Convict surgeonfish are the roaming sheep of the reef but, instead of noshing on grass, they feed on algae. Credit: Michael Webster When snorkeling in the Kahekili Herbivore Fisheries Management Area (KHFMA) in West Maui, I keep an eye out for certain kinds of fish. Not the brightest or the biggest, but those herbivores such as uhu (parrotfish), lau'ipala (yellow tang), or na'ena'e (orangeband surgeonfish) that mow algae. These fish can tell me whether a unique experiment in coral reef management that has the potential to restore ecological resilience —the ability for an ecosystem to rebound...Read more

Celebrating World Oceans Day

The ocean plays an important role in our everyday lives—whether you live near the coast or not. Credit: Dennis Frates/Nature's Best Photography Those of us who can't see the ocean from our window might feel disconnected from the life there. It might seem that, because the ocean feels far away, its problems will only harm those people that fish or make their living directly from the sea. But this isn’t true: the sea is far more important than that. It's easy to forget the critical role the ocean plays in human life. The salty water of the ocean covers more than 70 percent of the Earth's...Read more
A Hawaiian petrel in flight

4,000 Years of Marine History through the Eyes of a Seabird

A Hawaiian petrel flies over part of its North Pacific feeding grounds. Credit: Photo courtesy of Jim Denny Most people have never heard of the Hawaiian petrel , an endangered, crow-sized seabird that spends the majority of its life searching for food over the North Pacific Ocean. Nevertheless, this bird is no stranger to human influence, and it has a stern lesson to teach us about the history of the open ocean. When it comes to what marine predators can find to eat, humans are changing things, and fast. My colleagues and I have spent a number of years studying the history of this amazing...Read more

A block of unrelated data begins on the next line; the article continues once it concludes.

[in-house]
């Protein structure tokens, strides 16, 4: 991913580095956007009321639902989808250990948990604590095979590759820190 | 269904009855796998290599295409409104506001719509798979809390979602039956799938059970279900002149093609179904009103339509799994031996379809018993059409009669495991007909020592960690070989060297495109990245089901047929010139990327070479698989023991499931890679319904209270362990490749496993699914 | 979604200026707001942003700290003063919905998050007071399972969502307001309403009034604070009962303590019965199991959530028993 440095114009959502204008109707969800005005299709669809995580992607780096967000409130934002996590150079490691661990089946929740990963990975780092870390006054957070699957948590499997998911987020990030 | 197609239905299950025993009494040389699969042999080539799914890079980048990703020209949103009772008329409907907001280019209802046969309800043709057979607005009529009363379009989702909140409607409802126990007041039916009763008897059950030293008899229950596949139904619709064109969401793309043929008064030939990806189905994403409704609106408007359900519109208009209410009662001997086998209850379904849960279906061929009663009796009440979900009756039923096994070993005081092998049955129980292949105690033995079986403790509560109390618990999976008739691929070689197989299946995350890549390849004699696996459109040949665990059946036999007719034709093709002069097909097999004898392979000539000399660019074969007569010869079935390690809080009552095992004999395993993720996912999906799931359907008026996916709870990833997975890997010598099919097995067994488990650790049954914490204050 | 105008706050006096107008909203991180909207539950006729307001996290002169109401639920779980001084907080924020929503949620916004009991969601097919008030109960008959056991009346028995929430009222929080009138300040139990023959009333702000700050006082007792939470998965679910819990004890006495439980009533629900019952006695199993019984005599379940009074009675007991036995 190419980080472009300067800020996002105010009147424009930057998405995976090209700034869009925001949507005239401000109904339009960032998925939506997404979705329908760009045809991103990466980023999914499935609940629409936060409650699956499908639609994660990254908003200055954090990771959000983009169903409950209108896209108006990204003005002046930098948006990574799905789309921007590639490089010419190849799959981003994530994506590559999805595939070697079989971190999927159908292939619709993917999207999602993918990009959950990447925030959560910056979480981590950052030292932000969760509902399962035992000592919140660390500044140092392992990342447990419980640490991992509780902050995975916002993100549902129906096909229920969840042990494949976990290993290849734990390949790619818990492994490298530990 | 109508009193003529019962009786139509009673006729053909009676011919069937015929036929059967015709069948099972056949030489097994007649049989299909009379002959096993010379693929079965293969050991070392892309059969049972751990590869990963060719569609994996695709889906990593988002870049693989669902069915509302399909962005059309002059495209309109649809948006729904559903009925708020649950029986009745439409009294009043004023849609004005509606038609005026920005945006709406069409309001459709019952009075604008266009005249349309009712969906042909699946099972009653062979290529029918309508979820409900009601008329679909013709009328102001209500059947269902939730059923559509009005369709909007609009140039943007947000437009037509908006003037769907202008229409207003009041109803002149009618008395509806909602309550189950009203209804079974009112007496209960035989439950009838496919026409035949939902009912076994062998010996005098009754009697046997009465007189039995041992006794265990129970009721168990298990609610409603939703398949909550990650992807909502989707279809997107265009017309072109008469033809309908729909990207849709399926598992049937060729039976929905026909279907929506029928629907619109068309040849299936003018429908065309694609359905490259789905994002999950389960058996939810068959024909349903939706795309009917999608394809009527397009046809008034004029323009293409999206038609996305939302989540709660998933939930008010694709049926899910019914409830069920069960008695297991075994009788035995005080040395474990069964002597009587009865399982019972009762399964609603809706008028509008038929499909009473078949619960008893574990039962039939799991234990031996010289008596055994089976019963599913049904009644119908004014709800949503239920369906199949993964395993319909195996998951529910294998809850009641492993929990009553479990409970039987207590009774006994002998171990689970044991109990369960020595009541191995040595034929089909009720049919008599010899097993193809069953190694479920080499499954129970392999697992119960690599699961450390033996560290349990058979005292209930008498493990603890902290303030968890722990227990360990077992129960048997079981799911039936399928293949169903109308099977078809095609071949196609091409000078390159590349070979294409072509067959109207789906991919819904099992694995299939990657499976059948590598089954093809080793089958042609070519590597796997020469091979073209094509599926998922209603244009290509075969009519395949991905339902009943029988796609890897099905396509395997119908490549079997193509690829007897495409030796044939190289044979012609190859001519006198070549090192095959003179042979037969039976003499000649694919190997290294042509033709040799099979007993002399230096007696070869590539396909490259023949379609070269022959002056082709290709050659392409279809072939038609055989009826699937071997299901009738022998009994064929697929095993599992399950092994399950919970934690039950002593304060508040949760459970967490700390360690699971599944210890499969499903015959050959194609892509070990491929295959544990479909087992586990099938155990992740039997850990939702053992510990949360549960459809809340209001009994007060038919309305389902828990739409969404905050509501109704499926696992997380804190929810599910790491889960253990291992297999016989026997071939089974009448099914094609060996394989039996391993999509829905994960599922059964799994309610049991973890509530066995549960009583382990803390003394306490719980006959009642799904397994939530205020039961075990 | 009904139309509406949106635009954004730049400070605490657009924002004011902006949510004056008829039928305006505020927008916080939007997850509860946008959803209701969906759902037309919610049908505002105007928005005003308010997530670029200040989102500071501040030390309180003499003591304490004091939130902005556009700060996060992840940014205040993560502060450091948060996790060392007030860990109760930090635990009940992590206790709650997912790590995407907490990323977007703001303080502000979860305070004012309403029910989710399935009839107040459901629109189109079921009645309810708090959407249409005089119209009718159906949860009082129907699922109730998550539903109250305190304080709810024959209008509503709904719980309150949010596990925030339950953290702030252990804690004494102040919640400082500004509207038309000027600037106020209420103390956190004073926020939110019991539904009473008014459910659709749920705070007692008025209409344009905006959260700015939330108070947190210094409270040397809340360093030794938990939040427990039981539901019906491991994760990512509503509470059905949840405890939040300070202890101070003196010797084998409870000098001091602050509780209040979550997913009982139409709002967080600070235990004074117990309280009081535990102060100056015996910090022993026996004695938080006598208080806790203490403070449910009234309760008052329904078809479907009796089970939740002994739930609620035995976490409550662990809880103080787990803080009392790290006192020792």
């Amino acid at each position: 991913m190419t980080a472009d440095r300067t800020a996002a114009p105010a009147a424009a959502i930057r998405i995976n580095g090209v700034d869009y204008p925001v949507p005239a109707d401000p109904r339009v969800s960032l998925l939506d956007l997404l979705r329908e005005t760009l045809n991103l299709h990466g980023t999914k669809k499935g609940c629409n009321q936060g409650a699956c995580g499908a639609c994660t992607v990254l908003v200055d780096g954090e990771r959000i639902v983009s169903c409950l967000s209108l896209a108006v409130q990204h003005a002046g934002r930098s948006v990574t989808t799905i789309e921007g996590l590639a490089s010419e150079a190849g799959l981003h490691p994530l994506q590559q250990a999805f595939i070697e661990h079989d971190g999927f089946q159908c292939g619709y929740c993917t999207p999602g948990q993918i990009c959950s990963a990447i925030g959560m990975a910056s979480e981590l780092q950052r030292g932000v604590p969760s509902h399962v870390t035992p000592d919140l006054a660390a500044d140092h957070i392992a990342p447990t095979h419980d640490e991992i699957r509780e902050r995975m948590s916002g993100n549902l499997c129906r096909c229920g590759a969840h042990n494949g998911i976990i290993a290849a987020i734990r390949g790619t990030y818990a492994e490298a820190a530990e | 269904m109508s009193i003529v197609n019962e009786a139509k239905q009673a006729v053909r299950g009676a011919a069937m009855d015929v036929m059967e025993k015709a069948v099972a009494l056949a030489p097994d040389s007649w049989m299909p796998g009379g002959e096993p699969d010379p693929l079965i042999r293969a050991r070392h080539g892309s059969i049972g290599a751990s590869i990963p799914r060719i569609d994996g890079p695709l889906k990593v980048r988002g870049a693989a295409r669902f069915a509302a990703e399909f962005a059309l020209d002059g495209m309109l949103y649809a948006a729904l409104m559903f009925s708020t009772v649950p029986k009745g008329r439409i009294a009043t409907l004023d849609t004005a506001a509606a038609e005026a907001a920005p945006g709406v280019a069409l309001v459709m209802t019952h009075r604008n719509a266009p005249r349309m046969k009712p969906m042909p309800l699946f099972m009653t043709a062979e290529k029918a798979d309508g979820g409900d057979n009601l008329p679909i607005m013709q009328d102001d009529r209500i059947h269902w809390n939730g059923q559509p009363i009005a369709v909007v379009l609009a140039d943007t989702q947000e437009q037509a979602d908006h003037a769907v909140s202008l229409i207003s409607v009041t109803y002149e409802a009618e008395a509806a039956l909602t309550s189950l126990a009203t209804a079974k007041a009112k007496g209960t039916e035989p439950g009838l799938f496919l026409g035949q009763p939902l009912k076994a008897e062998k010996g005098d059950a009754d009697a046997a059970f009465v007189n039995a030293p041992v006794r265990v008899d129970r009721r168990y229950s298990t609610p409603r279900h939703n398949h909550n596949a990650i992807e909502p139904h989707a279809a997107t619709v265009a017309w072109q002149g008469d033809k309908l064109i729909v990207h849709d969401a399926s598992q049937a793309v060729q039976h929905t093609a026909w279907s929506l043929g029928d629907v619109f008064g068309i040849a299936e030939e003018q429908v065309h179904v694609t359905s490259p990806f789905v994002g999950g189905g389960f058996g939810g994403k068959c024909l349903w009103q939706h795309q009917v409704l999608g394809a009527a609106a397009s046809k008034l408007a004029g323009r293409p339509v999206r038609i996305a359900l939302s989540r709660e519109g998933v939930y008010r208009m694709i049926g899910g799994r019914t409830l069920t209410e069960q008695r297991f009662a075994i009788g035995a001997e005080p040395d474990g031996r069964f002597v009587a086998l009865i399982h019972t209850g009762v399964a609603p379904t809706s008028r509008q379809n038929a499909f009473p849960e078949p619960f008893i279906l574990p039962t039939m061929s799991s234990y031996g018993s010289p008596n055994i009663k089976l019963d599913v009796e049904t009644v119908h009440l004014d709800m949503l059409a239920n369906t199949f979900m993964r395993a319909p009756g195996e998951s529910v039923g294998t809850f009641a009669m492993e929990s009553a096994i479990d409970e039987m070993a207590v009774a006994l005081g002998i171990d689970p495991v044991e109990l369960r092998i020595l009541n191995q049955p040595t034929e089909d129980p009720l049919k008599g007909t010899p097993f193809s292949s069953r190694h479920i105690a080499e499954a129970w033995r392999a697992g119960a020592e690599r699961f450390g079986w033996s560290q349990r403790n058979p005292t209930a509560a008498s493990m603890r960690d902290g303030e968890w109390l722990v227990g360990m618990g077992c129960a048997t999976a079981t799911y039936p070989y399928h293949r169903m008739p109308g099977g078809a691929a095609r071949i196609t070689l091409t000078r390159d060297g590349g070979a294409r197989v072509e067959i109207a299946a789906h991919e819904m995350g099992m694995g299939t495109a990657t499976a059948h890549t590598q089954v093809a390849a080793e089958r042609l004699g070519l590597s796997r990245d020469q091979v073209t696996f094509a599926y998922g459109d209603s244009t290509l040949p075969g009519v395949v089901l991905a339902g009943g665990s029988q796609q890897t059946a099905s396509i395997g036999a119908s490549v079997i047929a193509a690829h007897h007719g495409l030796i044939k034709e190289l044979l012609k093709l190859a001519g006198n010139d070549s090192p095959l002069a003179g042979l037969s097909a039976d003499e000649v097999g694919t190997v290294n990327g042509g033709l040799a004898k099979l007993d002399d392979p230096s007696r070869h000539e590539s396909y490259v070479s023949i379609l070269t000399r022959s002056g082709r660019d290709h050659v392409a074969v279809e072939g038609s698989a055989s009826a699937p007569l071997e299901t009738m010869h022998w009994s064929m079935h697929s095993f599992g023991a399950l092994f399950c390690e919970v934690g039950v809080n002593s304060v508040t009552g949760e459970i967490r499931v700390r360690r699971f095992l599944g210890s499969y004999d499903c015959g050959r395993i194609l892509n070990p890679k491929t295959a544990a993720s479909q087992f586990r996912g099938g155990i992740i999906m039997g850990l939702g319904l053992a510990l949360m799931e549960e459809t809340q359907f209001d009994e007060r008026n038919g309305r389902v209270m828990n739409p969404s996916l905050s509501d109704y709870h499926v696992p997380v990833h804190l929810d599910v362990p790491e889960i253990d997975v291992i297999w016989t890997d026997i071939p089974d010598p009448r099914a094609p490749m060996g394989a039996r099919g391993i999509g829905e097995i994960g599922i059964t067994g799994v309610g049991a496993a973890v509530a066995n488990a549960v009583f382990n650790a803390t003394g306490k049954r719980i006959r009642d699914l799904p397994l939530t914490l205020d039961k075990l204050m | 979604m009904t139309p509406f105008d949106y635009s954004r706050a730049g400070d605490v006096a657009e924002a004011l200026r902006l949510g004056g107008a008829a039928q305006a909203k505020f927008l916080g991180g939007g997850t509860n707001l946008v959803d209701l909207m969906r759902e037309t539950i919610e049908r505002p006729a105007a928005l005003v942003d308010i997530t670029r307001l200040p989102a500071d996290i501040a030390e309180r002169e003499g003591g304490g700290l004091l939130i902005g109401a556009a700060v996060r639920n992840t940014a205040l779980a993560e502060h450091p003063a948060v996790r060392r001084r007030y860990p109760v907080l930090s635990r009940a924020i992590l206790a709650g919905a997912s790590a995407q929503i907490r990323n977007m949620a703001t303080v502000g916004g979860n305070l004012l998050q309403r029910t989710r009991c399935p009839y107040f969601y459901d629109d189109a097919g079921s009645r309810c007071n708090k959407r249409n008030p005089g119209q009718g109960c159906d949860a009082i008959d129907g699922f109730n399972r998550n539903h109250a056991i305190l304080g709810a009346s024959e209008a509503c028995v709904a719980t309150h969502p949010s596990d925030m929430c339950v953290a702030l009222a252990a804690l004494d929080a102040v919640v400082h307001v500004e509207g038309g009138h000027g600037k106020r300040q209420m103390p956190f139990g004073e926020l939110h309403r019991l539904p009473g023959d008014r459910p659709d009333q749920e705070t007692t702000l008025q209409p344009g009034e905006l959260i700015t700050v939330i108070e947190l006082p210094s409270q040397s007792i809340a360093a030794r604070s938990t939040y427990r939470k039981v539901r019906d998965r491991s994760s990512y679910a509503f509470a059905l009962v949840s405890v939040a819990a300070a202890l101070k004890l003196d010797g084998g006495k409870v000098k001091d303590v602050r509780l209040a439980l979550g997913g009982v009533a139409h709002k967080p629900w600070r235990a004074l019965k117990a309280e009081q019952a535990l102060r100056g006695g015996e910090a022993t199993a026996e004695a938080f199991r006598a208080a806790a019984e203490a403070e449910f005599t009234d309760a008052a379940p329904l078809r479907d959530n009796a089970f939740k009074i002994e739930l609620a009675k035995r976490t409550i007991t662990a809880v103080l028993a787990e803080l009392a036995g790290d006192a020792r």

Salmon Recycling: Waste Not, Want Not

A pipe on the seaflood discharges fish waste, such as bones and scraps, from processing factories that turn whole caught fish into filets that you buy in the supermarket. Credit: Bruce Duncan, USEPA As a research diver for the US Environmental Protection Agency (EPA), one of my jobs is to make sure that people and companies working in the fish industry don’t dump too much waste in the ocean. On my first dive at an underwater waste site, my old salt of a dive partner hinted, “you might see a shark… or three” with a wink. “Okay,” I thought, “I can deal with a couple of sharks.” Descending to...Read more
Two nautiluses in the open ocean off the coast of Palau.

Virtual Book Reading with Daniel Botkin

Two nautiluses ( Nautilus belauensis ) off the coast of Palau. Credit: Flickr user wildestanimal Editor's note: This is an excerpt from Daniel Botkin's new book The Moon in the Nautilus Shell: Discordant Harmonies Reconsidered . He will be in Washington, D.C. on Wednesday, May 8th for a lecture and book signing through the Smithsonian Associates. The Nautilus and the Moon: (From Chapter 14) My mind meandered from thoughts of the shallow European sea to those of the far-off Pacific Ocean and one of its humblest and most obscure creatures, the chambered nautilus (Nautilus pompilius Linnaeus),...Read more